The government has stated that landlords do not need extra money to do repairs and renovations because enough money is already provided for in the rents. In 1975, when temporary rent review was first introduced in Ontario, the original theory was that whatever annual cash flow existed before rent review would remain, leaving the landlord in the same cash position as before. The annual 8% statutory increase was supposed to cover increases and operating costs only. In our Thorncliffe Park buildings, realty taxes and utilities alone account for 42% of our tenants' rent.

The tenants and the landlords on RRAC worked together specifically to make sure the statutory increase did not cover major repairs and renovations, except for the 1% meant to cover sundry capitals. RRAC specifically endorsed the concept of separate justification for increases covering capital expenditures.

Tenant advocates have stated that capital expenditures would not be required if landlords conducted regular maintenance and that capital expenditures were merely luxury renovations. Capital expenditures are costs incurred that have a useful life longer than one year. Back in 1975, there was concern that such longer life expenditures should not be treated as ordinary operating costs, because a claim for them would result in large rent increases. Instead, by amortizing these capital expenditures over a longer period, the resulting rent increase would be lower.

Previously, you heard from Kay Gardner commenting that good, long-term, responsible landlords are not affected by Bill 4. I beg to differ. We are seriously affected, mainly because we want to do a good job. I would like to give you an idea of the type and cost of capital expenditures we are doing in 1990. Many of these programs started as early as 1987 and are continuing.

This list relates only to the portion completed in 1990 in buildings over 20 years old: $3.7 million in six buildings for repair and replacement of delaminated concrete and steel in underground garages -- this is the damage caused by salt on our roads; $800,000 in three buildings for roof repairs; over $2.6 million in four buildings for conversion from galvanized to copper plumbing; over $300,000 in three buildings for new hot water vessels; almost $900,000 in two buildings for exterior concrete cladding and balcony repairs; close to $765,000 in one building for fire safety retrofit; $1 million in four buildings for appliance replacements. These costs could hardly be considered luxurious. This and other work totalled over $11.4 million for six buildings, for which applications were submitted and even one decision already granted. All were deemed void by Bill 4.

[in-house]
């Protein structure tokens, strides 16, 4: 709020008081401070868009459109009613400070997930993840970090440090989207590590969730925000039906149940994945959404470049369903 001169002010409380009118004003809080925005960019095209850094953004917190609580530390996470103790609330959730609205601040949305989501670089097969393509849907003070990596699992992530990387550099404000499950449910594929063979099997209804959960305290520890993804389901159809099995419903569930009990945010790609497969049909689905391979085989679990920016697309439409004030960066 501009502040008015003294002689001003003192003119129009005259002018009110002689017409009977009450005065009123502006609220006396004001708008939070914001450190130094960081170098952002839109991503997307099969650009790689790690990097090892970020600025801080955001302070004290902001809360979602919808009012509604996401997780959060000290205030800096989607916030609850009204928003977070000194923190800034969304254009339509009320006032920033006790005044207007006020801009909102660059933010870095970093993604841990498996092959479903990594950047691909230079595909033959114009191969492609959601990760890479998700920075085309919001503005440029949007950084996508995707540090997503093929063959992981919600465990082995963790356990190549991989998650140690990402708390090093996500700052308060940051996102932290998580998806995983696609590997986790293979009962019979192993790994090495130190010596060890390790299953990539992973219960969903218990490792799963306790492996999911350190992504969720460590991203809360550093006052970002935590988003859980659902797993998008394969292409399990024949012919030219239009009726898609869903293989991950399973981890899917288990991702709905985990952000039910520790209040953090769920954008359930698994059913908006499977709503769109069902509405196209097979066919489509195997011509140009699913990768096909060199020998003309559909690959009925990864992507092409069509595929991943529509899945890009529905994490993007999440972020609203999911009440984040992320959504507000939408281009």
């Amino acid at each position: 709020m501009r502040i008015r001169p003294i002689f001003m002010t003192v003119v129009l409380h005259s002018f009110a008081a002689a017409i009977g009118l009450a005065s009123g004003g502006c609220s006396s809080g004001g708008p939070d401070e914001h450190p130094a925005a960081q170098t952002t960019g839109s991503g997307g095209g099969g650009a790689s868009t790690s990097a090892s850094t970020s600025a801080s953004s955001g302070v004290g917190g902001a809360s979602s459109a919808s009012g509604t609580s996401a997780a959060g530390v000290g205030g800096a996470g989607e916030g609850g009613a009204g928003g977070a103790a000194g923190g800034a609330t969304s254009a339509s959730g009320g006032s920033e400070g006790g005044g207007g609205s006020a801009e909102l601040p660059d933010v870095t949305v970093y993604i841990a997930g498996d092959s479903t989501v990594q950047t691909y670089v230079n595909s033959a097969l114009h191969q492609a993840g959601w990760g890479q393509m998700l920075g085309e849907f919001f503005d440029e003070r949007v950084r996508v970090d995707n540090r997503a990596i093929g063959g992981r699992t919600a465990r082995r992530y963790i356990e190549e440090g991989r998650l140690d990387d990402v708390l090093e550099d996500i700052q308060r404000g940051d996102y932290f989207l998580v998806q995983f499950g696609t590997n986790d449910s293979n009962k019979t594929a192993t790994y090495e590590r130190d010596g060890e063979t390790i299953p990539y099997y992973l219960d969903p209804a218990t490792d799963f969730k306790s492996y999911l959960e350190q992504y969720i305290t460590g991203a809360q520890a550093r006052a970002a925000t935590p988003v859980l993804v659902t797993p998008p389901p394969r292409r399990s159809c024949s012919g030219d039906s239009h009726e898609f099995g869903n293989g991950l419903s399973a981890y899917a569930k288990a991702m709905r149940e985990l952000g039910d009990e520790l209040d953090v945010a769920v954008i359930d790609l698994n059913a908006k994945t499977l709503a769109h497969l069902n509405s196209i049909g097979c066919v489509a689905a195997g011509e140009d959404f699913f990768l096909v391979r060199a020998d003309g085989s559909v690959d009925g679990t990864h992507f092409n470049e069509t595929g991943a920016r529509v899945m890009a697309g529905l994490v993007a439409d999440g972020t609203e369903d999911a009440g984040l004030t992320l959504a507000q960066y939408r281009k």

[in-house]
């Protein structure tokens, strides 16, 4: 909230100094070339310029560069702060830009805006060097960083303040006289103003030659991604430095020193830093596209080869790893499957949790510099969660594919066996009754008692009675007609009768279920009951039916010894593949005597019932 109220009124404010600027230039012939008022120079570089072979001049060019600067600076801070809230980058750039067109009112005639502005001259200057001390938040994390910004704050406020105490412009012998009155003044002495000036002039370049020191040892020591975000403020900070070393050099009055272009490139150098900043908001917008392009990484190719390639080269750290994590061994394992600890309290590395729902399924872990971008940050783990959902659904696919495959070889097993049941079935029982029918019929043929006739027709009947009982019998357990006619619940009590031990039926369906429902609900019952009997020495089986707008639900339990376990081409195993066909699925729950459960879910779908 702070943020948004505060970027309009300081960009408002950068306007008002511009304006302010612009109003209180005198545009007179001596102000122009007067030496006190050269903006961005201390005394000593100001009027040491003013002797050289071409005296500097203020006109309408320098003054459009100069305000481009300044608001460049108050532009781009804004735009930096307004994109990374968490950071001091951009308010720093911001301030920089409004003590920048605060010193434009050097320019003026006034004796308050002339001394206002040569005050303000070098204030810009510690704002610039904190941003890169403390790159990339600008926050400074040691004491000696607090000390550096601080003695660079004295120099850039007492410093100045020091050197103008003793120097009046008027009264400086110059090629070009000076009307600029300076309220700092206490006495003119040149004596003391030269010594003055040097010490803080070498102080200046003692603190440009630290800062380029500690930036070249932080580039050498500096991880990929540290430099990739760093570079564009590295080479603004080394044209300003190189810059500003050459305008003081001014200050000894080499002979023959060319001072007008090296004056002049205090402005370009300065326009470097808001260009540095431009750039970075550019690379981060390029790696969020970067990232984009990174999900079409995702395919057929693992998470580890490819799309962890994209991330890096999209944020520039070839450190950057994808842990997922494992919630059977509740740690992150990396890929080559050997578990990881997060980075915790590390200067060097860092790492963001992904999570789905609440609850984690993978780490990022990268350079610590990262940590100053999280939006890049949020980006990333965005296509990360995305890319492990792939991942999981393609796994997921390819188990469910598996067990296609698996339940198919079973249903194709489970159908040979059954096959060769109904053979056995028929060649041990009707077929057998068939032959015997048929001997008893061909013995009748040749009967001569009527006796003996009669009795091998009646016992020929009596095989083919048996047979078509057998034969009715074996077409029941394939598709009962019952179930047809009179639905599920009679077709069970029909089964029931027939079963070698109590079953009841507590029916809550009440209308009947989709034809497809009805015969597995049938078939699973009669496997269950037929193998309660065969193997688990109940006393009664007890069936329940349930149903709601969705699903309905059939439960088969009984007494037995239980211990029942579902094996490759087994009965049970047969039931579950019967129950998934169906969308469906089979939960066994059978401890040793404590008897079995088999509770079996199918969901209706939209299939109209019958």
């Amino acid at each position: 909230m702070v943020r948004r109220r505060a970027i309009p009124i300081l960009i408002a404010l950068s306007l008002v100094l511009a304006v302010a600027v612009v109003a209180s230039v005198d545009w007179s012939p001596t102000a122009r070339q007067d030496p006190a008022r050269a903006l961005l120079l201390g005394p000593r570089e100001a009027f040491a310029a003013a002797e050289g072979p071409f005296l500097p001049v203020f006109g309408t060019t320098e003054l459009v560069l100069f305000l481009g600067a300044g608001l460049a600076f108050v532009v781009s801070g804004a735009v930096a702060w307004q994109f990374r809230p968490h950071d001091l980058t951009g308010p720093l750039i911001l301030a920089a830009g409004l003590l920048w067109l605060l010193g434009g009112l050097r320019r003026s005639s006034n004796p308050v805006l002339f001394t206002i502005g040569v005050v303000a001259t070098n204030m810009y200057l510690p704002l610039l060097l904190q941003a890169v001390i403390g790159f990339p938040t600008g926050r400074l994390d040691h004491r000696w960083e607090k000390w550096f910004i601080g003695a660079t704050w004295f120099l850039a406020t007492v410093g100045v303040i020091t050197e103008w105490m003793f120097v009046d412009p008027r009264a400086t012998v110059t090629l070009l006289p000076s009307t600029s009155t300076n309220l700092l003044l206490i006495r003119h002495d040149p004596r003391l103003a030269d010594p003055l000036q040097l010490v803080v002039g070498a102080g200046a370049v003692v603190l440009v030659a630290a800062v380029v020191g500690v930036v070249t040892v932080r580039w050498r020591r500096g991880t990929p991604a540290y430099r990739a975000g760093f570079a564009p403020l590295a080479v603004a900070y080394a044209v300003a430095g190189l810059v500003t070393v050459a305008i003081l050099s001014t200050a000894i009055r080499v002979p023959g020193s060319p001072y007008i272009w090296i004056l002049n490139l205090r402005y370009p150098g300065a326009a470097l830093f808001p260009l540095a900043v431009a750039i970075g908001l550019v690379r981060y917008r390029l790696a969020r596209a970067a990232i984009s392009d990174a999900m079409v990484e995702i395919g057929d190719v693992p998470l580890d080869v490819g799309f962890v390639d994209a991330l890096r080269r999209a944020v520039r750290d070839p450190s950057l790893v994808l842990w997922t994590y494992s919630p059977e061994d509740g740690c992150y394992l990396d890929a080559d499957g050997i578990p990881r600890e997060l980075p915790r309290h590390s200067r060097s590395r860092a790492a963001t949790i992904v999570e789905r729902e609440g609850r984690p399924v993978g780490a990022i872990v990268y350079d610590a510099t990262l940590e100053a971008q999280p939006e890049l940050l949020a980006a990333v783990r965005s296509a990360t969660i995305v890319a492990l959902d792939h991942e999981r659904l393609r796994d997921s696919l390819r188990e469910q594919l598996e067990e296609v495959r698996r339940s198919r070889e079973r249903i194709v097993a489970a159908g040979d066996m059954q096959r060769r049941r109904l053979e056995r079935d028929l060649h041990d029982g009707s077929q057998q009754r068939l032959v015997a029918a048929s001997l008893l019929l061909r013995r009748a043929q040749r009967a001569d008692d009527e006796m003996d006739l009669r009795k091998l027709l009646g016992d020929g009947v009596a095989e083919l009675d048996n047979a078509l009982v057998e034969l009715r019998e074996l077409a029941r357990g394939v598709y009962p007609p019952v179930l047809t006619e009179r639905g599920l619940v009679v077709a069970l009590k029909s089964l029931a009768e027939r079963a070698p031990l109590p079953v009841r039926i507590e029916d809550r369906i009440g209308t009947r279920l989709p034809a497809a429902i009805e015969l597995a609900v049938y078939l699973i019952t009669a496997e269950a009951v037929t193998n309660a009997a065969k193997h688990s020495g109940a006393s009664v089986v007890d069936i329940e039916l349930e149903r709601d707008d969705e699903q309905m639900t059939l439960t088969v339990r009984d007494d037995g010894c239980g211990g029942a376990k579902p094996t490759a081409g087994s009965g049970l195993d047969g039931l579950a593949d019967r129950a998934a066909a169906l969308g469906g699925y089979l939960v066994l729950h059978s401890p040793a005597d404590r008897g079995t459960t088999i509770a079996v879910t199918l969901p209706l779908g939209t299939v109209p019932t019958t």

Surely capital expenditures of this nature cannot be considered as regular maintenance. All of the apartment buildings in Ontario were built in accordance with building codes that existed at the time of original construction. Building and municipal codes have changed over the years and deadlines are often set for adherence to these codes. The statutory increases cannot possibly cover such extraordinary expenses.

The government has stated that it felt it was necessary to introduce Bill 4 because of the abuse of the rent review system by landlords, as evidenced by the significant number of applications recently submitted for increases. But the only way for a landlord to receive any increases for capital expenditures is to do the work first and then make application. If there are so many applications, it is because more landlords did their work. Is this an abuse of the system or merely an indication that so much work is necessary to maintain our aging apartment stock? It makes no sense to change the rules governing capital expenditures just because there are more applications.

Often long-term landlords plan major capital expenditures to be completed over a number of years for the purpose of managing both their cash-flow and borrowing capabilities. This has the positive result in lower annual increases for our tenants. Using our own company as an example, in planning the capital expenditures for seven buildings, we spread out the work over three to four years for each building. With the changes in regulations announced in the summer of 1990, we sent out letters to our residents in those buildings informing them in detail of work that had not yet commenced.

We at Goldlist are part of those who built the backbone of apartment stock in Ontario and thought we would be part of tomorrow's programs of building the much-needed affordable housing.

Most of the work in our 1990 program started as early as October 1989. Because the regulations require that capital work must be substantially completed to be eligible for any relevant rent increases, applications were submitted in the late summer of 1990. The unfairness of Bill 4's retroactive aspect alone has enraged the landlord community, especially the long-term owners, since over the past 16 years we have had to adapt to the questionable wisdom of each changing government's Band-Aiding an already ailing rent review policy. It is exactly the opposite that the government should be proposing -- the promotion of good long-term care and maintenance of our aging stock, just as the tenant representatives in RRAC so advocated. Instead, the government has introduced sudden retroactive changes that negatively affect landlords, lending institutions, tradesmen, as well as both long-term and future tenants.